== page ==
Edwin Murillo, assistant professor of Spanish, says what people call “foreign” language isn’t foreign at all.

Being Bilingual

  • Bilingual students earn 5 to 20 percent more in base pay which, depending on the language, can mean as much $128,000 over a lifetime. (MIT economist Albert Saiz)
  • Between 2010 and 2015, the number of jobs needing bilingual applicants rose from about 240,000 to about 630,000. (New American Economy)
  • The onset of Alzheimer’s can be delayed by 4-5 years for people who speak two languages. (Neuroscientist Ellen Bialystok)
  • People who speak multiple languages are excellent multi-taskers because they are able to switch between two systems of speech, writing and grammar. (University of Pennsylvania)
  • Bilingual students do better on standardized tests in math, reading and vocabulary. (Department of Psychology at Illinois State University)
  • Bilingual children develop superior attention, mental flexibility and memory. (S. National Library of MedicineNational Institutes of Health)

Edwin Murillo has a wish when it comes to foreign language.

Drop the “foreign.”

“Spanish was the first European language to establish itself in the U.S.,” he says. “St. Augustine (Fla.) was the first city; Santa Fe (N.M.) was the first state capital. You can’t be foreign to the place you got to first. You take away that ‘it doesn’t belong here’ idea.”

Of course, Native Americans lay claim to the true first languages of America, acknowledges Murillo, assistant professor of Spanish, but Spanish and later French are the original European languages to land on American shores.

“We’ve got to get rid of that idea of foreign-ness because it literally perpetuates this stereotype of “Oh, this is new’,” he says.

Whether it’s Spanish or French or Latin, language learning is a four-semester necessity for a bachelor of arts at UTC. And while those majoring or minoring in a language understand the “whys” of taking such classes, some students who don’t have those academic goals think—or actually say out loud—“Why do I have to take a foreign language?  What good will it do me?”

“It’s very much like a superpower,” says Rob Liddell, executive director of the Center for Career and Leadership Development. “It can become a marketable skillset and I think it’s already demonstrated its merit in the global market.”

Liddell and professors from the Department of Modern and Classical Literature and Language say the upshot of learning a new language is easy to explain: Want to have a leg up when it comes to success after graduating? A foreign language provides the ladder.

“With any language there are benefits,” says Josh Davies, head of both the Department of Modern and Classical Literature and Languages and the Department of Philosophy and Religion. “It is a cognitive process. You are developing your mind, your cultural sensitivities and, once you’ve made that journey in any language, it changes you.

“It doesn’t just change your ability to interact with anyone because you’ve gone through this journey,” he says. “You’ve learned how to put yourself outside of your own cultural training. And that act in itself is extremely valuable.”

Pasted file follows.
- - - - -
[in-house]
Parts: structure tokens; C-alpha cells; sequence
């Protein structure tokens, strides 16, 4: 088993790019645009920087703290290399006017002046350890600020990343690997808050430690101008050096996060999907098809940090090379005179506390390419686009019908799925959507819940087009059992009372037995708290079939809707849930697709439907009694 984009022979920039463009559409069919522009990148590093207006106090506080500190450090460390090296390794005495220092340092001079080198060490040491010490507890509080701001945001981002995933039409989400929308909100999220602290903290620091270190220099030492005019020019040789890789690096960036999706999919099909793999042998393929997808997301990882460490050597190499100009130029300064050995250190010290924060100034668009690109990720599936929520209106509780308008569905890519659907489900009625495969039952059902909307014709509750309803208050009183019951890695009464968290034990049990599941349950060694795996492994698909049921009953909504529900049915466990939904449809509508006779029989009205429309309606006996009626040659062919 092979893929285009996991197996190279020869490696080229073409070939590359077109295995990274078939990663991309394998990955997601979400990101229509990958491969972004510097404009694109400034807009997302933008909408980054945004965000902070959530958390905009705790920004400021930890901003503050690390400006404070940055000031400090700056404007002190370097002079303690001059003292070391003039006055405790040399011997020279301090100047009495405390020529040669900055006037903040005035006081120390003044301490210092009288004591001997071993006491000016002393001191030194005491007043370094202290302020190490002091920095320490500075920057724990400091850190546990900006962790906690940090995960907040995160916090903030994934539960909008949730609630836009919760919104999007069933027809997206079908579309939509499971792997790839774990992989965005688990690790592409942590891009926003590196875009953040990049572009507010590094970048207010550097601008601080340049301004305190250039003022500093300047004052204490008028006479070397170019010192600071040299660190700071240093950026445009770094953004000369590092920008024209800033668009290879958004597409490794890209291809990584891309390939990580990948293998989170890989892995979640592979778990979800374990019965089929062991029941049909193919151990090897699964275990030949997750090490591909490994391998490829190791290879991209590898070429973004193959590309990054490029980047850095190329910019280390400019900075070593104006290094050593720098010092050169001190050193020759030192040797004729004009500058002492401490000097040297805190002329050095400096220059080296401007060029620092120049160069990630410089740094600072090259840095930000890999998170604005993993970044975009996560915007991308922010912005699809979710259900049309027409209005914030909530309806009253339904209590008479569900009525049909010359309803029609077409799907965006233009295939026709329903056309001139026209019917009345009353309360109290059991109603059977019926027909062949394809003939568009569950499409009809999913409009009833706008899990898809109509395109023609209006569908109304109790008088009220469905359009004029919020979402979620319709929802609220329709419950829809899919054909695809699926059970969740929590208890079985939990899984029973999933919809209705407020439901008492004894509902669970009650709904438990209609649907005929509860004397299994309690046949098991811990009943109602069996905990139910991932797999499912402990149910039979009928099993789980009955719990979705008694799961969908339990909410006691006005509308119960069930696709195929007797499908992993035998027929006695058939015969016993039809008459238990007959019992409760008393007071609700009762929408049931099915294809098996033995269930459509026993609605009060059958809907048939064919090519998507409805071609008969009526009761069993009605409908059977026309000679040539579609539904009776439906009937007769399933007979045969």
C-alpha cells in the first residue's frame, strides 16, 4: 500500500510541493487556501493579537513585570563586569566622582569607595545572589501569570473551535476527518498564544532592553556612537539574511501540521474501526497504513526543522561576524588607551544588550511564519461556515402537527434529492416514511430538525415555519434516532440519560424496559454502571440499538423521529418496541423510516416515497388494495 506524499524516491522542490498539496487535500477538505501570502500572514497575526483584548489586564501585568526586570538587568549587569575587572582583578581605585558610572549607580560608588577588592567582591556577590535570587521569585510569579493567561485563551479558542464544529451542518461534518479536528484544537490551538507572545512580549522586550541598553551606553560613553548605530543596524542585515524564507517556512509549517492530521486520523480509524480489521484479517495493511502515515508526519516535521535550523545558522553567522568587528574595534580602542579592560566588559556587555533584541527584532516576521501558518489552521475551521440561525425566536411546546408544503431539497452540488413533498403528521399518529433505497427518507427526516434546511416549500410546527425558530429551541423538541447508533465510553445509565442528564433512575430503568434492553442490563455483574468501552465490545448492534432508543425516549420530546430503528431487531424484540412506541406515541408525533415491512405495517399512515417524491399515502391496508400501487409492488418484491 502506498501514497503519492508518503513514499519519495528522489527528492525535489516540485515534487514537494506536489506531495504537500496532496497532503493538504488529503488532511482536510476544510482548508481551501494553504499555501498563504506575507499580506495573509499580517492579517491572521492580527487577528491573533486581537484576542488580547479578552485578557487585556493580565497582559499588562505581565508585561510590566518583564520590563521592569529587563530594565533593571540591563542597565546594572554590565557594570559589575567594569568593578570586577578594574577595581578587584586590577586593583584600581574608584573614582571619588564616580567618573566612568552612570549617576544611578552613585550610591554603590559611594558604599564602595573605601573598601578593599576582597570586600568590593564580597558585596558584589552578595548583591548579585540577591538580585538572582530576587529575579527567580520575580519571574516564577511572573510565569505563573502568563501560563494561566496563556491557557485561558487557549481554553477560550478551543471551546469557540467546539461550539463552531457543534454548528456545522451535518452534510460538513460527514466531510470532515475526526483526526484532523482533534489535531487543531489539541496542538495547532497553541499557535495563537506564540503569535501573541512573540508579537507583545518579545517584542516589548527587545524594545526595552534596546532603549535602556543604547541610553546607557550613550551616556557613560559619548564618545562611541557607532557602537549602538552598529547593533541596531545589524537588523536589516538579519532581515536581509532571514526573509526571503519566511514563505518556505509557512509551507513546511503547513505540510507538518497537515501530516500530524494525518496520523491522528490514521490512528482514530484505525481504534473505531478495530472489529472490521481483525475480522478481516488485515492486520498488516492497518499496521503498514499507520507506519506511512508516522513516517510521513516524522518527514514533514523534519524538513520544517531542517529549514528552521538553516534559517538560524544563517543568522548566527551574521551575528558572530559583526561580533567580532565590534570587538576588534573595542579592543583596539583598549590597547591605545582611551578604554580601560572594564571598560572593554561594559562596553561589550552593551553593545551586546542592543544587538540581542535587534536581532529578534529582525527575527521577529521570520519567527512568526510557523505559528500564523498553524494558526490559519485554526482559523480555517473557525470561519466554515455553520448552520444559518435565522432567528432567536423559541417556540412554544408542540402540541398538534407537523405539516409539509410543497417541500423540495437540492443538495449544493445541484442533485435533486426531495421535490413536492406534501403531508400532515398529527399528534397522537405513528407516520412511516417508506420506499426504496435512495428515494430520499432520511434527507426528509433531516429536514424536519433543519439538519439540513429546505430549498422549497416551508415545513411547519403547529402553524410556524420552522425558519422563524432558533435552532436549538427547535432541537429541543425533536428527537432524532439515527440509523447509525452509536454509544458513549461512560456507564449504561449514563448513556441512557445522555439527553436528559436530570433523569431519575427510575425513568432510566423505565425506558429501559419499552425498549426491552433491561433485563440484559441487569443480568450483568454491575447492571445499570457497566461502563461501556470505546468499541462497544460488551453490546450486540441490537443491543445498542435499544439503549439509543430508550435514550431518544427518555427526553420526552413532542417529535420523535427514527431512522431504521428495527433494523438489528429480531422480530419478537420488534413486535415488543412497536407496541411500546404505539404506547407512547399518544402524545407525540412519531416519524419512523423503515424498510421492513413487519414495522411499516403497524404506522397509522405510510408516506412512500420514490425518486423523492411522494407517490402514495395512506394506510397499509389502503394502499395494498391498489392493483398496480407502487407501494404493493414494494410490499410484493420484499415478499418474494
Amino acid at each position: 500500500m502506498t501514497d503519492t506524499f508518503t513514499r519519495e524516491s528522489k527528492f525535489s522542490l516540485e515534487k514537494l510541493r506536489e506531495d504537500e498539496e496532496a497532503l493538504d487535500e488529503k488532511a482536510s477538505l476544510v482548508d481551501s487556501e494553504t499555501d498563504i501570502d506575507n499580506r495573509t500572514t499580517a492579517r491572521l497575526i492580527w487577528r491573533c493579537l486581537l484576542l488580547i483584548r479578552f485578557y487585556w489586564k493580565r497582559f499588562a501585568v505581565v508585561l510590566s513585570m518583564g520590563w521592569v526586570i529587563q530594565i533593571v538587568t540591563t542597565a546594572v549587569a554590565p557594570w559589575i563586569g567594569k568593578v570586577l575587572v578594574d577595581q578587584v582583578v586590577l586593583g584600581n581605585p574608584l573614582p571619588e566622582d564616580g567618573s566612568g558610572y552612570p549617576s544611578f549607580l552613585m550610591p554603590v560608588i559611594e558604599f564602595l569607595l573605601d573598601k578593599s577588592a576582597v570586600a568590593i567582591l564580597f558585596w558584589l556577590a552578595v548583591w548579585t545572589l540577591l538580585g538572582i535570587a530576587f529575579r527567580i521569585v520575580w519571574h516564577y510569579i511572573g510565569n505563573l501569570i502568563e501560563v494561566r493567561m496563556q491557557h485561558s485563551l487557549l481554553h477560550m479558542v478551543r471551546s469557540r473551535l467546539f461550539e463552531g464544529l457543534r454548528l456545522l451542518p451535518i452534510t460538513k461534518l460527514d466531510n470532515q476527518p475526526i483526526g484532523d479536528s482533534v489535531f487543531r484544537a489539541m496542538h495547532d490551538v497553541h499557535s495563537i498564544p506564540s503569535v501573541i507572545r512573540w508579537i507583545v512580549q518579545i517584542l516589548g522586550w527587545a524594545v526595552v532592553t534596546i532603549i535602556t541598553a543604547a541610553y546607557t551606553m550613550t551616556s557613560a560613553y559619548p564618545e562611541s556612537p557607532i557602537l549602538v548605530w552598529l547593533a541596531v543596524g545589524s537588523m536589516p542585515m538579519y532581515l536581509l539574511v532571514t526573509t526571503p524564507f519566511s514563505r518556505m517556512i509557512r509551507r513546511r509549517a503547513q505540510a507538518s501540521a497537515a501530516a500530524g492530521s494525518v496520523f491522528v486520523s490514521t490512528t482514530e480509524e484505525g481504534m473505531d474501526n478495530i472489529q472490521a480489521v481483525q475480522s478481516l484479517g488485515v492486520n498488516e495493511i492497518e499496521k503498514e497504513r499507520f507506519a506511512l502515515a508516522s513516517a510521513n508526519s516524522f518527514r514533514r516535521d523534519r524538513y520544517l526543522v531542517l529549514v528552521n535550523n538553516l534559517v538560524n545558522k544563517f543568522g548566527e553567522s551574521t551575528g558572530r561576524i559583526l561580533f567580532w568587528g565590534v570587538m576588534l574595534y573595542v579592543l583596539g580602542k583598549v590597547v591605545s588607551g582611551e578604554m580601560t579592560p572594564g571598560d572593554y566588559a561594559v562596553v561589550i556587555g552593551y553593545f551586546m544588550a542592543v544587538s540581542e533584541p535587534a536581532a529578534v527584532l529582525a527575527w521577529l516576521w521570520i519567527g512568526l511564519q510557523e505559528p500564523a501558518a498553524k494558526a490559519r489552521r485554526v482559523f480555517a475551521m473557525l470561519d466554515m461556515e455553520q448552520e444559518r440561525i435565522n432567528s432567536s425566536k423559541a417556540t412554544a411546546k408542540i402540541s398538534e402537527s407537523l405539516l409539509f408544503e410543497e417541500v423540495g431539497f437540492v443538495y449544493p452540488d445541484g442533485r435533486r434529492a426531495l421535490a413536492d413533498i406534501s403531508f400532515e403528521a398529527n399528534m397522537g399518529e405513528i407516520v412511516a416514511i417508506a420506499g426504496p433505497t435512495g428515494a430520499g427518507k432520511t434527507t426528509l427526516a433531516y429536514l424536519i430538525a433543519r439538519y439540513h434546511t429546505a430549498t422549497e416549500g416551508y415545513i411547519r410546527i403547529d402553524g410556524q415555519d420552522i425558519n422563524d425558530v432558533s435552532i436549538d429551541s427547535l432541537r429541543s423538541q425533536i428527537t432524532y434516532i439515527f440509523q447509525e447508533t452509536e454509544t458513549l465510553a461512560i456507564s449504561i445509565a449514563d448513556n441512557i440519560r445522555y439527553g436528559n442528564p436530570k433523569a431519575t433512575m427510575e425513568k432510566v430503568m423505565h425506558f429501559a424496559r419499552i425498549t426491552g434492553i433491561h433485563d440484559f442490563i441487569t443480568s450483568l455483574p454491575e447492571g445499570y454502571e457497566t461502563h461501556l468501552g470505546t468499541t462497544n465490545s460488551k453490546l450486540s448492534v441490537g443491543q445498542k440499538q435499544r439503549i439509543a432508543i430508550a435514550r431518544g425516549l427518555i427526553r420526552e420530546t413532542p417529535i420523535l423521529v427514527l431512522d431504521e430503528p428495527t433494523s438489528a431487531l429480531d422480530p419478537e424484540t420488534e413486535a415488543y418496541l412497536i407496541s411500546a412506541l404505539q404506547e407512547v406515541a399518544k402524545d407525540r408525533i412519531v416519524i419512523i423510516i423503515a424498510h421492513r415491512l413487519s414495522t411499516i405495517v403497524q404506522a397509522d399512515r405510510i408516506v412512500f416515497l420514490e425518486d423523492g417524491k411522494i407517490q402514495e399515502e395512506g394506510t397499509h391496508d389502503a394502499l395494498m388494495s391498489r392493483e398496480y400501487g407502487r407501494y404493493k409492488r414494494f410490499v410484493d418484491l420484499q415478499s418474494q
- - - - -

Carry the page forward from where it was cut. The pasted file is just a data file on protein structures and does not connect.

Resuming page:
The world is getting smaller culturally and financially; businesses flow from one country to another, from one continent to another. A foreign language will not only make it possible to communicate, you’ll be able to understand nuances in the language. Without that talent, you may insult someone and have no idea you’re doing it. There goes that $1 million business deal.

Monica Garoiu, assistant professor of French, says being bilingual “opens many doors” as well as giving you a different perspective.

“It’s very interesting to see your own culture through other eyes,” says Garoiu, who grew up in Romania and learned to speak English when to the U.S. in 1997.

Not having a foreign language in your pocket is going to leave “a void,” Murillo says.

“With the increasingly interconnectedness of the markets and economies and people, that’s going to be an unavoidable conflict,” he says. “The ones that move in early, I think they’re going to have a considerable advantage.”

He mentions a friend who is a chemical engineer and speaks Spanish. Some the companies where he’s worked have gone through economic downturns and let staff go, but not his friend, Murillo says.

“Every time there is a downturn, he’s the last engineer fired. His formal training in Spanish has always insulated him in downturns,” Murillo says.

Beyond the ability to communicate from a business standpoint, there’s also the human connection made when you visit a foreign country and simply talk with its people, Davies says.

“If you really connect with other people in other communities, there’s nothing like being able to meet them and able to speak with them in their language,” he says. “Your relationship to communities will be very different depending on whether or not you can engage with them.

“Language is a builder of civic and empathetic virtues. The experience of having to be the learner in the most simple things— expressing yourself, of asking for help, of finding out what’s going on. Putting yourself in the learner’s position as an adult or young adult, you really begin to understand what other people go through when they’re new and they come from somewhere else. It’s really humbling, and it builds a sense of empathy.”


Media Relations Contacts: Email UTC Media Relations or call 423-425-5119.

Shawn Ryan is the executive staff writer in the Office of Communications and Marketing at UTC.

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